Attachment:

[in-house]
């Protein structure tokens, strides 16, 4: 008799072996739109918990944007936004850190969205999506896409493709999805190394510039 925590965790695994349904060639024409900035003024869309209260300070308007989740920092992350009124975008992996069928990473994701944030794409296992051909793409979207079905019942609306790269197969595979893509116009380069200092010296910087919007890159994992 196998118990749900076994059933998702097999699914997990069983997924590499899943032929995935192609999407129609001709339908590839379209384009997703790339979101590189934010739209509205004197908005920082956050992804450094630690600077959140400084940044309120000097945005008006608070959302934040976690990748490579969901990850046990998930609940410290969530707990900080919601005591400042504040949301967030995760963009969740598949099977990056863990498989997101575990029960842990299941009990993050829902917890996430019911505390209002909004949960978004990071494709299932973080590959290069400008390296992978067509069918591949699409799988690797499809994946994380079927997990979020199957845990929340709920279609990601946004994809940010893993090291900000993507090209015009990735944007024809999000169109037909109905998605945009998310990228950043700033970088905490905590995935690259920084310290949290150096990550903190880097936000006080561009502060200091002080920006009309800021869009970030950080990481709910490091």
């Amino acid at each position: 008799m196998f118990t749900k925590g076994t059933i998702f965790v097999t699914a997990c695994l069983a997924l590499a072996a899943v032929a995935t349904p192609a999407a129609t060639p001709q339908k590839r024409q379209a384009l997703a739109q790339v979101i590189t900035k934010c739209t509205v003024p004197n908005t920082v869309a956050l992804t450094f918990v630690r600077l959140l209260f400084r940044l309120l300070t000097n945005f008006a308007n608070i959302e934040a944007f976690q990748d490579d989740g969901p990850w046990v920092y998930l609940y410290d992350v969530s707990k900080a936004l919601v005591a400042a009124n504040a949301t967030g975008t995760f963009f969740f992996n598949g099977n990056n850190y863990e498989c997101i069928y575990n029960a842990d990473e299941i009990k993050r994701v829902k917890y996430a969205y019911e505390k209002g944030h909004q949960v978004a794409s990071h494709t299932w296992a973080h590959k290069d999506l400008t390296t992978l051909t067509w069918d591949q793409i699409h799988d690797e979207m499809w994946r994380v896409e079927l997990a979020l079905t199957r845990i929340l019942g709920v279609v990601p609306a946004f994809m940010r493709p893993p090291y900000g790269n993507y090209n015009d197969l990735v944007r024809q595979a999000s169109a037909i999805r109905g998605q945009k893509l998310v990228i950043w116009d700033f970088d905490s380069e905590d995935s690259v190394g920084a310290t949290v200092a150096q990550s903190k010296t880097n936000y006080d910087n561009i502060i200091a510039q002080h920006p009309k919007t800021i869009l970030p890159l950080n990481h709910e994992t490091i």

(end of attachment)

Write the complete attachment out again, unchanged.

[in-house]
């Protein structure tokens, strides 16, 4: 008799072996739109918990944007936004850190969205999506896409493709999805190394510039 925590965790695994349904060639024409900035003024869309209260300070308007989740920092992350009124975008992996069928990473994701944030794409296992051909793409979207079905019942609306790269197969595979893509116009380069200092010296910087919007890159994992 196998118990749900076994059933998702097999699914997990069983997924590499899943032929995935192609999407129609001709339908590839379209384009997703790339979101590189934010739209509205004197908005920082956050992804450094630690600077959140400084940044309120000097945005008006608070959302934040976690990748490579969901990850046990998930609940410290969530707990900080919601005591400042504040949301967030995760963009969740598949099977990056863990498989997101575990029960842990299941009990993050829902917890996430019911505390209002909004949960978004990071494709299932973080590959290069400008390296992978067509069918591949699409799988690797499809994946994380079927997990979020199957845990929340709920279609990601946004994809940010893993090291900000993507090209015009990735944007024809999000169109037909109905998605945009998310990228950043700033970088905490905590995935690259920084310290949290150096990550903190880097936000006080561009502060200091002080920006009309800021869009970030950080990481709910490091």
């Amino acid at each position: 008799m196998f118990t749900k925590g076994t059933i998702f965790v097999t699914a997990c695994l069983a997924l590499a072996a899943v032929a995935t349904p192609a999407a129609t060639p001709q339908k590839r024409q379209a384009l997703a739109q790339v979101i590189t900035k934010c739209t509205v003024p004197n908005t920082v869309a956050l992804t450094f918990v630690r600077l959140l209260f400084r940044l309120l300070t000097n945005f008006a308007n608070i959302e934040a944007f976690q990748d490579d989740g969901p990850w046990v920092y998930l609940y410290d992350v969530s707990k900080a936004l919601v005591a400042a009124n504040a949301t967030g975008t995760f963009f969740f992996n598949g099977n990056n850190y863990e498989c997101i069928y575990n029960a842990d990473e299941i009990k993050r994701v829902k917890y996430a969205y019911e505390k209002g944030h909004q949960v978004a794409s990071h494709t299932w296992a973080h590959k290069d999506l400008t390296t992978l051909t067509w069918d591949q793409i699409h799988d690797e979207m499809w994946r994380v896409e079927l997990a979020l079905t199957r845990i929340l019942g709920v279609v990601p609306a946004f994809m940010r493709p893993p090291y900000g790269n993507y090209n015009d197969l990735v944007r024809q595979a999000s169109a037909i999805r109905g998605q945009k893509l998310v990228i950043w116009d700033f970088d905490s380069e905590d995935s690259v190394g920084a310290t949290v200092a150096q990550s903190k010296t880097n936000y006080d910087n561009i502060i200091a510039q002080h920006p009309k919007t800021i869009l970030p890159l950080n990481h709910e994992t490091i």